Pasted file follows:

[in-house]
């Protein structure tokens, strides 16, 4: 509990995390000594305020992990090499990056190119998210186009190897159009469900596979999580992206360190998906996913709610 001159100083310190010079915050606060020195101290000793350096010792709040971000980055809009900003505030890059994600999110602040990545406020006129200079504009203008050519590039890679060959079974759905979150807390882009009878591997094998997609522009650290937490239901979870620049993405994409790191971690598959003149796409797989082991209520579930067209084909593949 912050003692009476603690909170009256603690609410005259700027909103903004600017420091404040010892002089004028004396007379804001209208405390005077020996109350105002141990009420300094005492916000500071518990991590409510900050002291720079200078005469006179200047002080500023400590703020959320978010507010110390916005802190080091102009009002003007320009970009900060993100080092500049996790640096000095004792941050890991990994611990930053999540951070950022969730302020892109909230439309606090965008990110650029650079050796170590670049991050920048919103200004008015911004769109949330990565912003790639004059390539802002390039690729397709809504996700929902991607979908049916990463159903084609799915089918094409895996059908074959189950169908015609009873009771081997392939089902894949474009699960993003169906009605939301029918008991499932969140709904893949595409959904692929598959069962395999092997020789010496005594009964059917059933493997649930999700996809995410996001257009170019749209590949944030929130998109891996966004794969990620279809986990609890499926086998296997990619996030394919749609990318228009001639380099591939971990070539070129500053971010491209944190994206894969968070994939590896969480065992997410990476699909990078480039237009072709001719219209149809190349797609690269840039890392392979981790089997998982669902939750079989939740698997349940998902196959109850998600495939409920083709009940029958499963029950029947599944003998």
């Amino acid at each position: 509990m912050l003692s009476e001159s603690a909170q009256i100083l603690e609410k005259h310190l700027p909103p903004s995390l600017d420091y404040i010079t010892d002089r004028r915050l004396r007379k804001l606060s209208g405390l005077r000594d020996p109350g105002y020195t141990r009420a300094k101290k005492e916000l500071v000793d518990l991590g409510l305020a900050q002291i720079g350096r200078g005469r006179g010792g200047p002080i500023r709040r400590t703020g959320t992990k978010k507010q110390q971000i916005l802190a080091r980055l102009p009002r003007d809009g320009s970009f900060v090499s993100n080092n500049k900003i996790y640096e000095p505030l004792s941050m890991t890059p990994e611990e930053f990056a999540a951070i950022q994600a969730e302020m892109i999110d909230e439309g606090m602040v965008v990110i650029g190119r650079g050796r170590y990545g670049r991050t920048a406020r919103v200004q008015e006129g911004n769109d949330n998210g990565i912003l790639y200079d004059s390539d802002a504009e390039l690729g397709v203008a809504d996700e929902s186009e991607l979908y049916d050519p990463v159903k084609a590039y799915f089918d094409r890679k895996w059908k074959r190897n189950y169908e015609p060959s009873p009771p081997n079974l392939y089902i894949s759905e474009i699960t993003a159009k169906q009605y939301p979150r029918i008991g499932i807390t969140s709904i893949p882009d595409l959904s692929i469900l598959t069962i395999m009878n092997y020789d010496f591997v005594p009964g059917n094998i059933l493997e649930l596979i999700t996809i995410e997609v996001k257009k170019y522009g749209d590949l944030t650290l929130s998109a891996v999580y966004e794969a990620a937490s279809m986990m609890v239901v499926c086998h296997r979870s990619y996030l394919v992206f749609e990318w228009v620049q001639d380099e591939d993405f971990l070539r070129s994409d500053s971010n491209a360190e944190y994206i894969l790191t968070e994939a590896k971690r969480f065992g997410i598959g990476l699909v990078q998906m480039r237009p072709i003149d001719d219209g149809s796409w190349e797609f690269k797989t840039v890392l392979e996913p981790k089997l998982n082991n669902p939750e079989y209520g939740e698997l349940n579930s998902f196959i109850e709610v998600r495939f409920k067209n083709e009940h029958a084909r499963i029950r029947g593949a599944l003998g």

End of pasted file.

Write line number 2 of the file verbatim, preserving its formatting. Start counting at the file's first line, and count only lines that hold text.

């Protein structure tokens, strides 16, 4: 509990995390000594305020992990090499990056190119998210186009190897159009469900596979999580992206360190998906996913709610 001159100083310190010079915050606060020195101290000793350096010792709040971000980055809009900003505030890059994600999110602040990545406020006129200079504009203008050519590039890679060959079974759905979150807390882009009878591997094998997609522009650290937490239901979870620049993405994409790191971690598959003149796409797989082991209520579930067209084909593949 912050003692009476603690909170009256603690609410005259700027909103903004600017420091404040010892002089004028004396007379804001209208405390005077020996109350105002141990009420300094005492916000500071518990991590409510900050002291720079200078005469006179200047002080500023400590703020959320978010507010110390916005802190080091102009009002003007320009970009900060993100080092500049996790640096000095004792941050890991990994611990930053999540951070950022969730302020892109909230439309606090965008990110650029650079050796170590670049991050920048919103200004008015911004769109949330990565912003790639004059390539802002390039690729397709809504996700929902991607979908049916990463159903084609799915089918094409895996059908074959189950169908015609009873009771081997392939089902894949474009699960993003169906009605939301029918008991499932969140709904893949595409959904692929598959069962395999092997020789010496005594009964059917059933493997649930999700996809995410996001257009170019749209590949944030929130998109891996966004794969990620279809986990609890499926086998296997990619996030394919749609990318228009001639380099591939971990070539070129500053971010491209944190994206894969968070994939590896969480065992997410990476699909990078480039237009072709001719219209149809190349797609690269840039890392392979981790089997998982669902939750079989939740698997349940998902196959109850998600495939409920083709009940029958499963029950029947599944003998």